Before I moved to London, natives told me that no real Londoner spends time in Central London. “Oh it’s for tourists,” they would insist. I could not see how that was possible. After all, Johnson’s adage is true: “When a man is tired of London, he is tired of life; for there is in London all that life can afford.” The humming hub of central London, The West End, is teeming with life and buzz and character. We spent many a weekend for what seemed like the first few years of our existence in the capital exploring vintage stores and vegetarian restaurants, cocktail bars and coffee shops that secreted cool.
But hey, you discover a beautiful area like Hackney, you buy a nice place, decorate it with reclaimed, exposed brick, distressed g plan and suddenly you’ve carved a corner of this city for yourself outside of which you rarely have to roam. You think, is there really any point in squeezing, sardine-like, onto the tube to meander around streets immersing oneself in the ubiquitous commercial glitz of the chain store on the Great British High Street, only to compress your body mass once again, bracing yourself for the depths of the Central Line on the way home?
The Missus and I braved it anyway on Tuesday, gluttons for punishment that we are. I had the day off for the Jewish holiday of Shmini Atzeret and we seemed to find ourselves in possession of that rarest of commodities: free time.
So head into the West End we did and surprise surprise, I would rate the journey as okay to moderately pleasant, walking around W1 and environs therein reminded me more of a flaneuristic stroll than a claustrophobic squeeze and most joyously surprising of all was that as we were walking back towards Holborn, hankering for a cup of joe and eager to avoid the blandness of Costa and the burnt yet saccharine putridity of a beverage from a Seattle based chain that will remain unnamed, we stumbled upon Salt (pictured above), a lovely little place and a rare find in touristy central London. Salt is stylishly designed, has a great menu, and a lovely and welcoming atmosphere. It feels much more contemporary East End/Hackney than West End/Covent Garden partly because of the choices made in arranging the sleek and aesthetically pleasing interior and partly because of their choice of coffee — the eminently delectable Square Mile Roasters based in (where else?) the East End, bohemian Bethnal Green to be precise. Employees were cordial and the coffee was smooth, subtle and well crafted as is in evidence below. Tables were high, oblong and affixed to corners and walls, enjoyed atop chic stools from East London Furniture with lattes and flatties served in charmingly mismatched china and glasses.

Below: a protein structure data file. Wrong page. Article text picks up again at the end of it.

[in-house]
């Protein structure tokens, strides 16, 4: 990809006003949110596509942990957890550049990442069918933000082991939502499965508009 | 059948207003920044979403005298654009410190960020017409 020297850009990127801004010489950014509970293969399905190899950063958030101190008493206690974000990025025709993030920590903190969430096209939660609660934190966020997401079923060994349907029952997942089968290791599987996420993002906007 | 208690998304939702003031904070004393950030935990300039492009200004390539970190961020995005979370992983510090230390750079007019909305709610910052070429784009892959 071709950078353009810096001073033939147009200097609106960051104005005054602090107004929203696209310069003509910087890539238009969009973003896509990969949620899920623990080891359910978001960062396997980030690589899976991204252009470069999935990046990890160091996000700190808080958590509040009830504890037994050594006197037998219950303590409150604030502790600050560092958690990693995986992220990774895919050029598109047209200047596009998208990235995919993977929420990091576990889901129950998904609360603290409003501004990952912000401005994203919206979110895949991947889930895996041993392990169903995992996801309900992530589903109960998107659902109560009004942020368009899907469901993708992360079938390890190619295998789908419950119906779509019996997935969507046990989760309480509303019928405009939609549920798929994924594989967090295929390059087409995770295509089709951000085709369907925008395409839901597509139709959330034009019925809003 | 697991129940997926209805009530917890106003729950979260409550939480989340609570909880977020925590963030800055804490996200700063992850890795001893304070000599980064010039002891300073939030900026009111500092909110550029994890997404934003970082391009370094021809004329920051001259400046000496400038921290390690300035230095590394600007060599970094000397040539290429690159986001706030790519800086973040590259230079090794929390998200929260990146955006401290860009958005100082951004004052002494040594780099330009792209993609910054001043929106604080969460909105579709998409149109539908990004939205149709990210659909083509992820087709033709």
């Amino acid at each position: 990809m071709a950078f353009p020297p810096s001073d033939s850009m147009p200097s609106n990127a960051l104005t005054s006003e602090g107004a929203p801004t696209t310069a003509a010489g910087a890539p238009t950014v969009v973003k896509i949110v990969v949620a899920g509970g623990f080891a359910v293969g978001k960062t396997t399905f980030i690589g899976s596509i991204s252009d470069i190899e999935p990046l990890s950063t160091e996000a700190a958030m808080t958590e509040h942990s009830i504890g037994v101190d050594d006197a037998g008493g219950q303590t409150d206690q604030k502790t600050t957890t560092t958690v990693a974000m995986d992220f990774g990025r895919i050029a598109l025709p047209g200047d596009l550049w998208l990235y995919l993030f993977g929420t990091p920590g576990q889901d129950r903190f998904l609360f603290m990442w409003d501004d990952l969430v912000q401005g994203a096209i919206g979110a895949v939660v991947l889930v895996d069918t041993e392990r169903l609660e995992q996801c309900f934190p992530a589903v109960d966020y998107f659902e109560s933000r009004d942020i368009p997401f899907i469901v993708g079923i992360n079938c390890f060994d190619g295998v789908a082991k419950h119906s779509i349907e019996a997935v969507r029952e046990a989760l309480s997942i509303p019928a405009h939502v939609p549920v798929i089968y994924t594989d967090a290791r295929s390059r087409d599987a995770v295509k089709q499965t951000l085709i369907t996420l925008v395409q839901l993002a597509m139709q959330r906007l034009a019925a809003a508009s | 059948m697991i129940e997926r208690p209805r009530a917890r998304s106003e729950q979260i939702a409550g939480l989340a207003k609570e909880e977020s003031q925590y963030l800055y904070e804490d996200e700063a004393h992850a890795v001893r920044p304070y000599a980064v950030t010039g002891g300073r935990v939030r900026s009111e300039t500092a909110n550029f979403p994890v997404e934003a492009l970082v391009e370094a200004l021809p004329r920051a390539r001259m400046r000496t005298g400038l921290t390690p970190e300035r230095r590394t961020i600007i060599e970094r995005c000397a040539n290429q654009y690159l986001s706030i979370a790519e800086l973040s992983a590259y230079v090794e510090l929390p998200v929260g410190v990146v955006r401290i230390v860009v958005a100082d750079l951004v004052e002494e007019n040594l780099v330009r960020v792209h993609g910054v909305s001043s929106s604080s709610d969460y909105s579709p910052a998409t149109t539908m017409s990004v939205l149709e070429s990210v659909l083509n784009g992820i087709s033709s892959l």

Big deal. It’s a coffee shop. Doppio a dozen. Why am I so impressed? I’m impressed because you rarely find an enticing independent establishment that’s able to peep out from below brash and bulky elbows of the crowded together conglomerations of corporate cappuccino-serving froth factories in the center of this grand metropolis. Generally speaking, the options for tourists (Yanks and otherwise) range from Nero (bland) to Pret (organic bland) to the aforementioned Seattle-based chain (a taste of home bland) with not much in between. In the East End, you find that enterprising, libertarian spirit from Roman Road Market clear across to Murder Mile, but giving tourists in the ole Covent Garden a taste of high quality espresso for moderately low prices? This place gets kudos for bravery, ambiance, and caliber of product.
So, visiting compatriots, when you are around the market or The Actors Church or The Transport Museum and you want a delicious lunch at a decent price followed by elation-inducing double espresso, this place is not more than a stone’s throw and worth making the time to find.
Salt is located at 34 Great Queen Street, Covent Gardent WC2B 5AA open from 7.30 am – 7 pm Mon-Fri, 10 am – 7 pm Sat, closed on Sun. www.saltwc2.co.uk
Most impressive in this last respect were the people at Make Decent Coffee, who seemed to be affably able to chat about the bitter black stuff (the sobering kind, not Guinness) for days, while pulling a perfect macchiatto, the fourth of which made me feel a bit like my head was spinning like race car wheel, so fast it appeared to be intensely still.
Thankfully, just before we left, I spotted Byron Redman, a Bavarian beer specialist with a stall just squeezing into the corner of the True Artisan Cafe area. I bet his place was hopping (pun intended) in the afternoon, but we had the brunch slot, from 10-1. Redman aims for high quality and commercial friendliness, and he aims well. His beers, especially the Brewers and Union unfiltered, are of exceptional smoothness and subtly, distinctly flavourful. This soft spoken Southern German has a great future in beer.
It may have been purely psychological, but the sampler of Brewers and Union seemed to help me achieve chemical equilibrium in my bloodstream with no perceptible caffeine headache. Of course, it is just possible that this is the sort of experience one should get used to after a whole morning of drinking nothing but exceptionally high quality coffee.